Boris Berezovsky began by announcing a change to the programme sequence (and not the only one of the evening). “In the first half I will play Scriabin, and Rachmaninov in the second half”. Given the relative popularity of these two figures this made more sense to many in the hall, to judge by the approval muttering level. So instead of Rachmaninov’s transcription of the dazzling Prelude to Bach’s third violin Partita – which in fact we were never to hear – we began very dreamily with the first of Scriabin’s Deux Poèmes Op.32, one of the composer’s characteristic lyrical quests for a theme he never quite captures. Berezovsky’s touch was exquisite, and perfectly judged for the instrument and the hall, while its more assertive successor gave a first hint, in some ff dissonances, of the dynamic range at his command. In the various other short Scriabin pieces with evocative titles, Fragilité, Désir and Caresse dansée, Berezovsky distilled the characteristic mood of each, which is quite an achievement when the musical atmosphere seems so evanescent.

Boris Berezovsky © David Crookes | Warner Classics
Boris Berezovsky
© David Crookes | Warner Classics

The Trois études, Op.65 presented no difficulty to the large hands of Berezovsky, not even the one in ninths (“How depraved!” joked the composer), with its relentless semiquaver runs. But he brought out the poetry in the music too, especially in the Allegretto of No.2. Among his many virtues, such as the range of trills he can deploy, this pianist has the secret of pedalling, (for which the composer’s playing was notable), in a way that seems to perfume those exotic harmonies in the smaller lyrical works. There were also some larger pieces on the programme. The Sonatas numbers 4 and 5, while not long, still give room to build the cumulative impact we associate with great Scriabin playing.

The Fifth Sonata announces Scriabin’s later manner, in having no key signature and being cast in a single movement. That movement does however have a sequence of different instructions for whenever the mood shifts, and such terms as ‘impetuous’, ‘extravagant’, ‘languid’, ‘caressing’ and’ tumultuously exalted’ give a sense of the kaleidoscopic changes the pianist has to respond to while still keeping a sense of the single journey implied by a sonata. “I call you to life, O mysterious forces,” opens Scriabin’s verse for the head of the score, and Berezovsky came as close to that dangerous ambition as any I have heard, on disc or in concert. The energy of the sonata was unstoppable, so those ‘languid’ and ‘caressing’ moments were fleeting indeed, but they were so deftly touched in, that they just made their mark before the tumult resumed. And what a tumult Berezovsky unleashed, from a whisper to a roar, of tireless invention seeking a repose that never comes. His ferocious intensity – perhaps the essential quality of temperament needed in playing this music – drove the music throughout. Had the piece been much longer, pianist, instrument, audience and hall would surely have been consumed by some Pentecostal fire. Which is more or less what the composer had in mind.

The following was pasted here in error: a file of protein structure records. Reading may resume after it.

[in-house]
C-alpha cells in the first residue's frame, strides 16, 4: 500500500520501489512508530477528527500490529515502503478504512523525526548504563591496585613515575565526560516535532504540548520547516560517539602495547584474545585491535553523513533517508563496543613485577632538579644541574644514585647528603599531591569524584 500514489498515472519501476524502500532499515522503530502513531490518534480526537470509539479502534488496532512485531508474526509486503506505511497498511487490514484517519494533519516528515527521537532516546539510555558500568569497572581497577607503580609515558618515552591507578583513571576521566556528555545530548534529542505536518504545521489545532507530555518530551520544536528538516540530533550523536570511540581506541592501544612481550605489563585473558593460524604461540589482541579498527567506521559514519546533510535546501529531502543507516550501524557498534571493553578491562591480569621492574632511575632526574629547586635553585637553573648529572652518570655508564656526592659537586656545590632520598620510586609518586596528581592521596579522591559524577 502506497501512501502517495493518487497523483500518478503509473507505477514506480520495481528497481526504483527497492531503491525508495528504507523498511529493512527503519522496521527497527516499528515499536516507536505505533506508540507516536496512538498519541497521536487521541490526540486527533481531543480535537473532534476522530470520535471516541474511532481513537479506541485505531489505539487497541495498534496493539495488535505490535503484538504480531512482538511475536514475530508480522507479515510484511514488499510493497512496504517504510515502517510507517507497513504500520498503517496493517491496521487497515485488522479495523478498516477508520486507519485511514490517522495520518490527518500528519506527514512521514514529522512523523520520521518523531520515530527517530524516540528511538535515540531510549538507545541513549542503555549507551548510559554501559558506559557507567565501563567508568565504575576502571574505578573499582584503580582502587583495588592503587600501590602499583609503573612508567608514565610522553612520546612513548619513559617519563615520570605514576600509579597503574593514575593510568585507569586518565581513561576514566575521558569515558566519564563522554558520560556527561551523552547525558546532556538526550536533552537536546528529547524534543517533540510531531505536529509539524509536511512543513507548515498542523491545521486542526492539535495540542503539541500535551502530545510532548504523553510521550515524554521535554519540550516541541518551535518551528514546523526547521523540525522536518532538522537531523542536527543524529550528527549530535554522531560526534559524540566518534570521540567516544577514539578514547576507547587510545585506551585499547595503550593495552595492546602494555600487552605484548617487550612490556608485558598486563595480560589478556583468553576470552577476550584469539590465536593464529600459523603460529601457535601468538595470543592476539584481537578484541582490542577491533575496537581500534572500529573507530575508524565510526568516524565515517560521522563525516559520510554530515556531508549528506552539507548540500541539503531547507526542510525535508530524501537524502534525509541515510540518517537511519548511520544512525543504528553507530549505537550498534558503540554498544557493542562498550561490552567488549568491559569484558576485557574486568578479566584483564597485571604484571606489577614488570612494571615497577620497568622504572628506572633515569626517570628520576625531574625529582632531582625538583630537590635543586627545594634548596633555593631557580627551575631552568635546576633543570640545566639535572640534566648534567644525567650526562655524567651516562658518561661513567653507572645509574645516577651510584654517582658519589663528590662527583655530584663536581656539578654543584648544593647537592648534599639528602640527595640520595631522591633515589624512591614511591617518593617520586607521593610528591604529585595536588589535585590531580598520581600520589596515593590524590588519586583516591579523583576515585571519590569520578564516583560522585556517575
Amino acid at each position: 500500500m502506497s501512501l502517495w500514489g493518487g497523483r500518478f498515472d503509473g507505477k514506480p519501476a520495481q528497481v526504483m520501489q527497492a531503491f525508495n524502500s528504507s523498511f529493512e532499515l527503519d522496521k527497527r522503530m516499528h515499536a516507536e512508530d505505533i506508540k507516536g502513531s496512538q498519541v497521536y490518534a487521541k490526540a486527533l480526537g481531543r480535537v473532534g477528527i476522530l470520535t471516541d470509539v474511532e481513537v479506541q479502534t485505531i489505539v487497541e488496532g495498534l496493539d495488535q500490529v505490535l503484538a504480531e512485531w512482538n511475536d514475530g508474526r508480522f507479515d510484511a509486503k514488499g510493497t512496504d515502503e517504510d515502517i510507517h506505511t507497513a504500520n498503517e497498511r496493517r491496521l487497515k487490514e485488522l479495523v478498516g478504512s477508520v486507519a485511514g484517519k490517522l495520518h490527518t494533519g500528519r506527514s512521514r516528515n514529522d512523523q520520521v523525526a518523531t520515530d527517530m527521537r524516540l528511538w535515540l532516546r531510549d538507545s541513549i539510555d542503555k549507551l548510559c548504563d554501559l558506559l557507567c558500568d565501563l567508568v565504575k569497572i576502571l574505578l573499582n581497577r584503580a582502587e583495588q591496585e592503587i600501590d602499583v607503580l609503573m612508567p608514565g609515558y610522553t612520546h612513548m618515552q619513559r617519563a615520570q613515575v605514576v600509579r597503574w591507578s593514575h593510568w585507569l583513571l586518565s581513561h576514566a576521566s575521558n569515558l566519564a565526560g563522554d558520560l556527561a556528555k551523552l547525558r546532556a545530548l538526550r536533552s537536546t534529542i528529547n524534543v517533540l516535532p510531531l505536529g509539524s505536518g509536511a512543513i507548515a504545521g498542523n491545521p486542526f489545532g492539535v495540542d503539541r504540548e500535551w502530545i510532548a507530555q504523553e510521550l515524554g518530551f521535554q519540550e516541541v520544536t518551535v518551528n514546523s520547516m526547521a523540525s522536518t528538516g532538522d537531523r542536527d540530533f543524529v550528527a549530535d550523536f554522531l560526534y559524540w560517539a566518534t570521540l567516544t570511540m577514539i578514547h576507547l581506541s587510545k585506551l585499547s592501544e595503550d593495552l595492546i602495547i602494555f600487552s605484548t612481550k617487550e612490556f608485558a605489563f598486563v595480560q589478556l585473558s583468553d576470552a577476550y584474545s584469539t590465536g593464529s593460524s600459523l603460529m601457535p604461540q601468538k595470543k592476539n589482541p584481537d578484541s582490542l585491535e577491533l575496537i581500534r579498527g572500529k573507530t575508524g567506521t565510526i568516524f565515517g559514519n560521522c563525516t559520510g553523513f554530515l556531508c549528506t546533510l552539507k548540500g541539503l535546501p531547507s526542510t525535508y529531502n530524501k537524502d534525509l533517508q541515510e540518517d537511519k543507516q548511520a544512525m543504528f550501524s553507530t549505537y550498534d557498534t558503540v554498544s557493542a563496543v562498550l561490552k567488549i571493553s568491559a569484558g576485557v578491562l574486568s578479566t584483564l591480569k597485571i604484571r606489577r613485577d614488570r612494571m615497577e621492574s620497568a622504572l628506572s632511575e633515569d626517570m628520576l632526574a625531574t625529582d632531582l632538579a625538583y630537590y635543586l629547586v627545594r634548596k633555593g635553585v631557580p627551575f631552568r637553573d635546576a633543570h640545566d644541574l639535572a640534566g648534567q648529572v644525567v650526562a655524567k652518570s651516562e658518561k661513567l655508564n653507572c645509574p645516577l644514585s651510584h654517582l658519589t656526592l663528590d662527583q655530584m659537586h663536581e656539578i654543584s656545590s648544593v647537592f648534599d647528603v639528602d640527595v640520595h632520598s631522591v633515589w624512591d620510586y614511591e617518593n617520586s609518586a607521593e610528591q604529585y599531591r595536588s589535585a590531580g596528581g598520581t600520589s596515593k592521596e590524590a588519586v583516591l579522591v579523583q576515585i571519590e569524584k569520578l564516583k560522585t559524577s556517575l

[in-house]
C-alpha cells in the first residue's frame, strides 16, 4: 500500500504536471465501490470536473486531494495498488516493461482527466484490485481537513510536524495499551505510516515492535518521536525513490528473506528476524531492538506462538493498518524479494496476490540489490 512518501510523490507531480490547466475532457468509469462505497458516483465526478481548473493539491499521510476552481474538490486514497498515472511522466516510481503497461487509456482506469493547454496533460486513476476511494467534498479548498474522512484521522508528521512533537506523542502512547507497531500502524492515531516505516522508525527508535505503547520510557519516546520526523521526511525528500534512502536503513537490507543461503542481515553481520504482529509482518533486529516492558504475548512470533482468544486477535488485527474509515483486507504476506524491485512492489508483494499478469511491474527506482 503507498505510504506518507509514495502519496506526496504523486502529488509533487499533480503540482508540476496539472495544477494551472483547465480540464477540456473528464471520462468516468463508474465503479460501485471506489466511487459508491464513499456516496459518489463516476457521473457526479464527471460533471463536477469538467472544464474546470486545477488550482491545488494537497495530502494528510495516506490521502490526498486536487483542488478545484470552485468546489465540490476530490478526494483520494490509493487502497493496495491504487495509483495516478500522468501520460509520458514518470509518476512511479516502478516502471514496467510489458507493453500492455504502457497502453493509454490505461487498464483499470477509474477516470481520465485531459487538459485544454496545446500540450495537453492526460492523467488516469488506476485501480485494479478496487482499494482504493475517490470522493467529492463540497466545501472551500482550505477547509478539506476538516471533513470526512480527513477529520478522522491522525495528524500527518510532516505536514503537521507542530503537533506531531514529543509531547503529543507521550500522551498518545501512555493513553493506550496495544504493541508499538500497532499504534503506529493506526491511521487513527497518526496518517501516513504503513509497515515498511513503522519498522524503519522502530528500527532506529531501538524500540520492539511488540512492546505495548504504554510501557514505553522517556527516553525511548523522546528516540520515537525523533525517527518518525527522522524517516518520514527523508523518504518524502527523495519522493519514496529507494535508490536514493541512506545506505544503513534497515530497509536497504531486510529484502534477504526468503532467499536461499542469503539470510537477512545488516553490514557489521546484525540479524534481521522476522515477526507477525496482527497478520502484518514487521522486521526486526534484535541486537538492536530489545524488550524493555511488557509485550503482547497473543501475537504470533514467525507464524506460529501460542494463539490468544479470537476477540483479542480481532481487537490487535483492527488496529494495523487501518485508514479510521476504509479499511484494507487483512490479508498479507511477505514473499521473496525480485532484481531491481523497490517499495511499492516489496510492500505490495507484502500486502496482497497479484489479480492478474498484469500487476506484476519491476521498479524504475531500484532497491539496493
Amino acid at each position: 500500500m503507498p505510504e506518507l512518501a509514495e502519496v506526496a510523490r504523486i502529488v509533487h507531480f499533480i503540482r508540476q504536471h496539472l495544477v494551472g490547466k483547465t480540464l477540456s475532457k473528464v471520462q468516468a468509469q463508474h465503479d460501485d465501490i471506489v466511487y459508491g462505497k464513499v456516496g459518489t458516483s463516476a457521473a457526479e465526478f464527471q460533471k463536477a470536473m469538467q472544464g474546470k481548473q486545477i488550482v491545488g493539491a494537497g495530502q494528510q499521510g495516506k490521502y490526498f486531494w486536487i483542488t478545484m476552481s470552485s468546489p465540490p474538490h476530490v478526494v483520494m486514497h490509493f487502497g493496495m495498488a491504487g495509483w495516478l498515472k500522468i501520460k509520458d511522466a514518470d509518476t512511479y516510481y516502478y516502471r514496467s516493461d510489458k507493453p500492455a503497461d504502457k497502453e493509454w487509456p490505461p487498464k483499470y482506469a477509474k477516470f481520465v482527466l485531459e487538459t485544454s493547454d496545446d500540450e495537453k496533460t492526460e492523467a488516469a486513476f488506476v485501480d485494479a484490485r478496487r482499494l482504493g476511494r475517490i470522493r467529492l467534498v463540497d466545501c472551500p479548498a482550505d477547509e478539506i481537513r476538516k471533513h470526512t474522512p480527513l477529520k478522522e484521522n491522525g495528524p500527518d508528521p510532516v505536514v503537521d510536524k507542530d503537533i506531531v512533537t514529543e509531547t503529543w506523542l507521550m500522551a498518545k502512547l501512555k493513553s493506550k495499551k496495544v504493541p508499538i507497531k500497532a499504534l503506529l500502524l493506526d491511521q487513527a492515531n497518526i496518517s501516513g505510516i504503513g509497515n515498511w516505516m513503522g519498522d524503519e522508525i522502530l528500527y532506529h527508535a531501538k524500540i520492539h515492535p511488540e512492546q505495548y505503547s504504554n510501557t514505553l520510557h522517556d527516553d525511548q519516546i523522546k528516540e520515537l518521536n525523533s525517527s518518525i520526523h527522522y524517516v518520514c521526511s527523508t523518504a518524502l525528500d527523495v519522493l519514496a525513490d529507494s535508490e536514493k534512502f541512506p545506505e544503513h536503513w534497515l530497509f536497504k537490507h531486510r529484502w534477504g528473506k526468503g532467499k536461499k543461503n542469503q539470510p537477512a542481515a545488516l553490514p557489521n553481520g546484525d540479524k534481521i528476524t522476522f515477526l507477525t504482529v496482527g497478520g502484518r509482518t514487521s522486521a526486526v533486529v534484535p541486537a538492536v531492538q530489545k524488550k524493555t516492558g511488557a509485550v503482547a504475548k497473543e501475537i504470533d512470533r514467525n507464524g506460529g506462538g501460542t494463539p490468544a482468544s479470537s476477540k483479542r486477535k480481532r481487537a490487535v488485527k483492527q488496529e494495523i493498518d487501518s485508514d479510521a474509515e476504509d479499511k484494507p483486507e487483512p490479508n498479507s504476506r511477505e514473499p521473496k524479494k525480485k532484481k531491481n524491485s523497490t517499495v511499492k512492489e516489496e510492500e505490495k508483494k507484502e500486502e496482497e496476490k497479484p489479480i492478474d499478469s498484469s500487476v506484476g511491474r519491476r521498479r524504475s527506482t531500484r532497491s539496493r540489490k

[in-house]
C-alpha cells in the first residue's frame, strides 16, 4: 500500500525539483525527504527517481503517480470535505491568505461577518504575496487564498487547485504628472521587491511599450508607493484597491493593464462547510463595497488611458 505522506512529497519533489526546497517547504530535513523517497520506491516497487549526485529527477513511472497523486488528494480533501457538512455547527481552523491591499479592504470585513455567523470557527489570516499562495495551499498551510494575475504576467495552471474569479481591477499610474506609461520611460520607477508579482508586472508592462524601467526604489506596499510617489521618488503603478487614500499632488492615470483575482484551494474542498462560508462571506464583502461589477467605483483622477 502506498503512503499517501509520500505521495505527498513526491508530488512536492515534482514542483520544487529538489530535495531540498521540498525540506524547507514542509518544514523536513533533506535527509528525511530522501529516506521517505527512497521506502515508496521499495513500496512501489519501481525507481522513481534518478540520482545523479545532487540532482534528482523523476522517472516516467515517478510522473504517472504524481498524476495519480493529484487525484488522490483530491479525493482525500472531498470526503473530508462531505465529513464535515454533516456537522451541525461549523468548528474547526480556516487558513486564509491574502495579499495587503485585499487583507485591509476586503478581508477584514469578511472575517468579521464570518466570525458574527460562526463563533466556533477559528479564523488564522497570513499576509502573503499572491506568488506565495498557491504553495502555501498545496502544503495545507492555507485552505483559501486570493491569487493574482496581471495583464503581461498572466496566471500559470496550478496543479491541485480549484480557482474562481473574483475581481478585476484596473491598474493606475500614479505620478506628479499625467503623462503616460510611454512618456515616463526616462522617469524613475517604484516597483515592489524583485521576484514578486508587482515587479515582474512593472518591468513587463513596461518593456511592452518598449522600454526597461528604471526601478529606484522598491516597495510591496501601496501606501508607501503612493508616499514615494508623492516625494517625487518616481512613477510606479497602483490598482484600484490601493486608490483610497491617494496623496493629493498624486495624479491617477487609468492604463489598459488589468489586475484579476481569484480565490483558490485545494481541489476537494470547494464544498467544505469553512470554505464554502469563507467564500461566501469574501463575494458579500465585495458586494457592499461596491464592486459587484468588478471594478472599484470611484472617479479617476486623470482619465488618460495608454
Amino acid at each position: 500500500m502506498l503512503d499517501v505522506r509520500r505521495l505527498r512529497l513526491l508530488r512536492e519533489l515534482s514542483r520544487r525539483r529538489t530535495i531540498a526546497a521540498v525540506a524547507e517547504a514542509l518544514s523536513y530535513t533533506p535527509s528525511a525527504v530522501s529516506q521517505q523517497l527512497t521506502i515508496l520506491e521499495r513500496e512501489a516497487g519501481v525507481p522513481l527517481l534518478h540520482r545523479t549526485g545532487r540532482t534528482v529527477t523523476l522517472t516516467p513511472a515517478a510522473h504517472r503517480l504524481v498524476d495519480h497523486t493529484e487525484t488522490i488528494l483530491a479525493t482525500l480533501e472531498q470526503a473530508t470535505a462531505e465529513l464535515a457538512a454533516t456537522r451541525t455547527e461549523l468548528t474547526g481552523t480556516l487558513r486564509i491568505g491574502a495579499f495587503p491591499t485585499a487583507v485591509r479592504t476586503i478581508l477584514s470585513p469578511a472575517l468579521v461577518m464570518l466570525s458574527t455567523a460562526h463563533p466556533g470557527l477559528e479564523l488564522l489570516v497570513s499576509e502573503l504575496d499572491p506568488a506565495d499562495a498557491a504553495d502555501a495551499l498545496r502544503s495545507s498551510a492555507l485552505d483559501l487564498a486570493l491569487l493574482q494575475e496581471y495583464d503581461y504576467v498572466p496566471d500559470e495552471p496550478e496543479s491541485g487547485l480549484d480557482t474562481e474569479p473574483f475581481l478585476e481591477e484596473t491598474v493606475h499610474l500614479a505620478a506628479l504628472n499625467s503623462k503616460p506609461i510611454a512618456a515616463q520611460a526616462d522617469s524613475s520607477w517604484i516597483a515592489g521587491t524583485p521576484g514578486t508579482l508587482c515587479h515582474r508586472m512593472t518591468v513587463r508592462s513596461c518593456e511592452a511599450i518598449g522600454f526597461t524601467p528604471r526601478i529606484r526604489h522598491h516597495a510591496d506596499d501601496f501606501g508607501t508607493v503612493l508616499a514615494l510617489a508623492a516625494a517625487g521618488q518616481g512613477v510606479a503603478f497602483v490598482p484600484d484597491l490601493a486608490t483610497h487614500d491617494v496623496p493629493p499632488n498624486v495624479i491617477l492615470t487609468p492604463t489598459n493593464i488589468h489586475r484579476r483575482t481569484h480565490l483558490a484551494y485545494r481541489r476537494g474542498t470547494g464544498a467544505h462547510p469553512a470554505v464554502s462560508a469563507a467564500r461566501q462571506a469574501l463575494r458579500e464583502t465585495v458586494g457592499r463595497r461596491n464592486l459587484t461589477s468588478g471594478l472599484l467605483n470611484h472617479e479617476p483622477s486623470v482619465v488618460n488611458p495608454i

As the interval allowed us to confirm that the world had not in fact been transfigured, we returned for Rachmaninov and his Sonata no. 2 in B flat minor in which we can recognize a far greater rootedness, not only of harmony, but also of place. The first movement development erupts at one point in a peal of bells, a glorious carillon in which Berezovsky evoked all the steeples of Moscow. The opening section of the slow movement spoke of enchanted summer evenings in Rachmaninov’s estate at Ivanovka, and that nostalgia which, far from a lament for the Mother Russia the exile had lost, was written like almost all Rachmaninov, while he still lived there. The central climax was wonderfully paced and voiced, and the finale brought a virtuoso display that saw an Oxford audience abandon its normal decorum... and cheer.

Then Festival fun rather took over the recital. Berezovsky announced a couple of unprogrammed Rachmaninov miniatures “to calm us down”. Some of the listed Rachmaninov transcriptions followed, though not the Bach or Schubert items, then Godowsky’s arrangements of Chopin’s studies Op.10 Nos. 1 and 12 – for left hand alone (I am not making this up). But first, Berezovsky pointed out that there is an element of the circus about Godowsky’s work (“a better circus when I play them badly”). “Maybe I should play the originals first?” “Yes!” we chorused. But the second item bored him, so he broke off and turned to the hall, and gave a circular wave of his hand to suggest we knew how the rest went, and maybe it was time for some Godowsky. Bucket list item ticked off – we saw the Revolutionary Study played with the left hand only. But even better still, we had heard Boris Berezovsky play Scriabin.

****1